Outrunning The Pace Of Change

The new millennium brought with it a feeling that many changes were on the horizon. The unknown impacts of the mysterious, so-called “millennium bug” were expected to cause immediate disruption as soon as the clocks ticked over to the new year. Computers were expected to crash, sending entire cities back to the stone age. New years eve 1999 felt as though it was the final celebration before disaster hit.

The directors of Maughan Thiem spent many months understanding the possible implications of this threat. Countless hours of preparation were made with the software and hardware support staff of the business to ensure that harm was minimized. The management team even worked with customers and suppliers of the company so that every step in the supply chain was protected.

When the year 2000 did arrive, all the preparation and planning paid off and there was no disruption at all. A huge, collective sigh of relief was felt across the globe. We had entered the new millennium.

The next challenge to be faced was the introduction of the goods and services tax (GST) on 1st July 2000. For decades the federal government had been collecting a wholesale sales tax, relying on businesses to calculate and remit this impost at the point of the last wholesale sale in the chain of transactions. It was, in many ways, a hidden tax as it was rarely disclosed on the final sales invoice to the customer. The GST, however, was levied at every point along the chain and was highly visible. There was much public mistrust about the impact of the GST, and the federal government had an uphill battle convincing voters of its worth. For businesses, the changes to internal tax collection processes were substantial and proved to be a large distraction from the day to day efforts required to keep activities profitable.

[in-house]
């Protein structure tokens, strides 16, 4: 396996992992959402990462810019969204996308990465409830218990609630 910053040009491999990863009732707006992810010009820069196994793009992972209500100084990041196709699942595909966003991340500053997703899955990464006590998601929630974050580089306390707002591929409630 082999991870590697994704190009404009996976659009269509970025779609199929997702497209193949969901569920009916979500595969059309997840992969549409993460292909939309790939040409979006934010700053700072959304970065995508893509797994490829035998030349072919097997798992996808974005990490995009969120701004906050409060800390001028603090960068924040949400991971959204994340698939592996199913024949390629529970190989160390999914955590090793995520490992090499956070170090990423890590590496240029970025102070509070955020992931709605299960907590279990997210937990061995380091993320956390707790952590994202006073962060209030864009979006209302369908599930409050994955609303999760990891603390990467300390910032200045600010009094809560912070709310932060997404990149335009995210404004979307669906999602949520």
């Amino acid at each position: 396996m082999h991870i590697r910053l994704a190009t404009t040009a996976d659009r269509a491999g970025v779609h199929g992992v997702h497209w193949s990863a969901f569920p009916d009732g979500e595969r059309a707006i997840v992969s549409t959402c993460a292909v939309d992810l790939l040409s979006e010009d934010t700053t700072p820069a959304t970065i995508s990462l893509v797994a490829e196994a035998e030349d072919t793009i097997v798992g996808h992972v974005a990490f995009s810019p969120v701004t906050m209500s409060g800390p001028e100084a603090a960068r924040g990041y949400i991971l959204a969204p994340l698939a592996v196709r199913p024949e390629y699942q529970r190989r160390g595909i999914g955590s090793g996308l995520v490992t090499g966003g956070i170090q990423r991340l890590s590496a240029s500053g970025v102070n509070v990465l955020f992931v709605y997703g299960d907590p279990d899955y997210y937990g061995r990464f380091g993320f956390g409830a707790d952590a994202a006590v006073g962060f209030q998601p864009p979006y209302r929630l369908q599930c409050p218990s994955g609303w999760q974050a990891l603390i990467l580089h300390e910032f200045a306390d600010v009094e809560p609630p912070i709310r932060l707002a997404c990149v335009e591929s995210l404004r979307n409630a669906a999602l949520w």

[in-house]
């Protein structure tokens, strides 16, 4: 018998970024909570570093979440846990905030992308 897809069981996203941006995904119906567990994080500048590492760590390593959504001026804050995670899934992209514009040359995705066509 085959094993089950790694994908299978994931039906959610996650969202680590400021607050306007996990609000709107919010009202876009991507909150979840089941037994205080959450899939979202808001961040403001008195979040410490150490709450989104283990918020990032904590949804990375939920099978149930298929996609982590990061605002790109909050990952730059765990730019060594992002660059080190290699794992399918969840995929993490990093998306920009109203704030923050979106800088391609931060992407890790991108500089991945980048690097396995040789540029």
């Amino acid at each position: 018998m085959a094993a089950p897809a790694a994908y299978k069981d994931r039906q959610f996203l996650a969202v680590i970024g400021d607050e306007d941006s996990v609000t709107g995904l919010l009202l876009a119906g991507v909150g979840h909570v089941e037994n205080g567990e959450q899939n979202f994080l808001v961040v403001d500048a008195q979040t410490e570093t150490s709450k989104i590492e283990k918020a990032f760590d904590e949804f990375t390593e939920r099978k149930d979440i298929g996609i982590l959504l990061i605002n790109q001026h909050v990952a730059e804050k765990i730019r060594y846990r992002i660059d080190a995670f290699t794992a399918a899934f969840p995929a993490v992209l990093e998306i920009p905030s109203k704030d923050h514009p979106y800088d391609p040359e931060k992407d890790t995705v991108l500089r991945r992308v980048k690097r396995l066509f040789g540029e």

In spite of the upheavals of the first half of 2000, Maughan Thiem’s directors knew that they had to continue to grow the enterprise. The search for new franchises and increased sales volumes was never far from the board agenda. So, when a successful approach was made to the owner of City Mazda at Hindmarsh to buy that business in the second half of 2000 it fitted perfectly with the strategic direction of the Maughan Thiem board.

A staff bulletin published by the board on 20th November 2000 set out the reasoning behind the transaction. It noted that ……. “City Mazda is an organization with an excellent reputation, similar in “business style” to Maughan Thiem. It is quality assured, and currently sits at number one position in Mazda’s customer satisfaction index measurement for South Australia.” It went on to say …… “It is Maughan Thiem’s intention to take over the operation of City Mazda from Monday 4th December 2000.” The bulletin concluded with ….. “This acquisition is an excellent opportunity to work towards the continued growth and viability of Maughan Thiem Motor Company Pty Ltd.”